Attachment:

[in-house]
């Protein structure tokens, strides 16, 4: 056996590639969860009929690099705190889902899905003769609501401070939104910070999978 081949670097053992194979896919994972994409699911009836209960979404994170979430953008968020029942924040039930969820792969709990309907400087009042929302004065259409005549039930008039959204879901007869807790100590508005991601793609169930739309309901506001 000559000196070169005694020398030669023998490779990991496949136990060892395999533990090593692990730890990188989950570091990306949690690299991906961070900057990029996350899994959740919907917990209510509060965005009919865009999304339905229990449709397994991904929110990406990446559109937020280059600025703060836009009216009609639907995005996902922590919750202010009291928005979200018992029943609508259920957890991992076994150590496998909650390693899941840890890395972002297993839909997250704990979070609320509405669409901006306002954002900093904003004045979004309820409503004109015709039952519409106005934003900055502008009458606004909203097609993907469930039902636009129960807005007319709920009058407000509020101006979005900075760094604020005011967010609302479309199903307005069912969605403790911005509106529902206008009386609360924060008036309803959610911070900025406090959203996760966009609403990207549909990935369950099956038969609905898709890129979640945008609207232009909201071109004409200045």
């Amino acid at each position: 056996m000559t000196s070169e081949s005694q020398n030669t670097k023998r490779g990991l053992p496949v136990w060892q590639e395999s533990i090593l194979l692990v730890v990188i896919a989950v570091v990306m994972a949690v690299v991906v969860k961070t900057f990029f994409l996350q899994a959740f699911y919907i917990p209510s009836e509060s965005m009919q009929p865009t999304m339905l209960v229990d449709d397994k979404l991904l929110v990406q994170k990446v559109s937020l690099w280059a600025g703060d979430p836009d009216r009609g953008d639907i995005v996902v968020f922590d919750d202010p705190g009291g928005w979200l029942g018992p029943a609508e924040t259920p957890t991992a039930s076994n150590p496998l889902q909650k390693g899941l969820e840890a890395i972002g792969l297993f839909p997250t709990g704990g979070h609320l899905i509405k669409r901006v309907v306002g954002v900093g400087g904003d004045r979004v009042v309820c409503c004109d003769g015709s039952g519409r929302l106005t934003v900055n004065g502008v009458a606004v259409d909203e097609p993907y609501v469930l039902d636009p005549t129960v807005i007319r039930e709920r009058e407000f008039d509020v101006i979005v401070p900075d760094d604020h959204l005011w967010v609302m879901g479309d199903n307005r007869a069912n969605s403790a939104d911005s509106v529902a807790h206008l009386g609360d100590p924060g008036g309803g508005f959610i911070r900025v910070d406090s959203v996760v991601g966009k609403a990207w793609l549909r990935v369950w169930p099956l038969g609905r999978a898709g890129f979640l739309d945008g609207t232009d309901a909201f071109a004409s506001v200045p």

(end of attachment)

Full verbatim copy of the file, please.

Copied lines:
[in-house]
């Protein structure tokens, strides 16, 4: 056996590639969860009929690099705190889902899905003769609501401070939104910070999978 081949670097053992194979896919994972994409699911009836209960979404994170979430953008968020029942924040039930969820792969709990309907400087009042929302004065259409005549039930008039959204879901007869807790100590508005991601793609169930739309309901506001 000559000196070169005694020398030669023998490779990991496949136990060892395999533990090593692990730890990188989950570091990306949690690299991906961070900057990029996350899994959740919907917990209510509060965005009919865009999304339905229990449709397994991904929110990406990446559109937020280059600025703060836009009216009609639907995005996902922590919750202010009291928005979200018992029943609508259920957890991992076994150590496998909650390693899941840890890395972002297993839909997250704990979070609320509405669409901006306002954002900093904003004045979004309820409503004109015709039952519409106005934003900055502008009458606004909203097609993907469930039902636009129960807005007319709920009058407000509020101006979005900075760094604020005011967010609302479309199903307005069912969605403790911005509106529902206008009386609360924060008036309803959610911070900025406090959203996760966009609403990207549909990935369950099956038969609905898709890129979640945008609207232009909201071109004409200045």
């Amino acid at each position: 056996m000559t000196s070169e081949s005694q020398n030669t670097k023998r490779g990991l053992p496949v136990w060892q590639e395999s533990i090593l194979l692990v730890v990188i896919a989950v570091v990306m994972a949690v690299v991906v969860k961070t900057f990029f994409l996350q899994a959740f699911y919907i917990p209510s009836e509060s965005m009919q009929p865009t999304m339905l209960v229990d449709d397994k979404l991904l929110v990406q994170k990446v559109s937020l690099w280059a600025g703060d979430p836009d009216r009609g953008d639907i995005v996902v968020f922590d919750d202010p705190g009291g928005w979200l029942g018992p029943a609508e924040t259920p957890t991992a039930s076994n150590p496998l889902q909650k390693g899941l969820e840890a890395i972002g792969l297993f839909p997250t709990g704990g979070h609320l899905i509405k669409r901006v309907v306002g954002v900093g400087g904003d004045r979004v009042v309820c409503c004109d003769g015709s039952g519409r929302l106005t934003v900055n004065g502008v009458a606004v259409d909203e097609p993907y609501v469930l039902d636009p005549t129960v807005i007319r039930e709920r009058e407000f008039d509020v101006i979005v401070p900075d760094d604020h959204l005011w967010v609302m879901g479309d199903n307005r007869a069912n969605s403790a939104d911005s509106v529902a807790h206008l009386g609360d100590p924060g008036g309803g508005f959610i911070r900025v910070d406090s959203v996760v991601g966009k609403a990207w793609l549909r990935v369950w169930p099956l038969g609905r999978a898709g890129f979640l739309d945008g609207t232009d309901a909201f071109a004409s506001v200045p």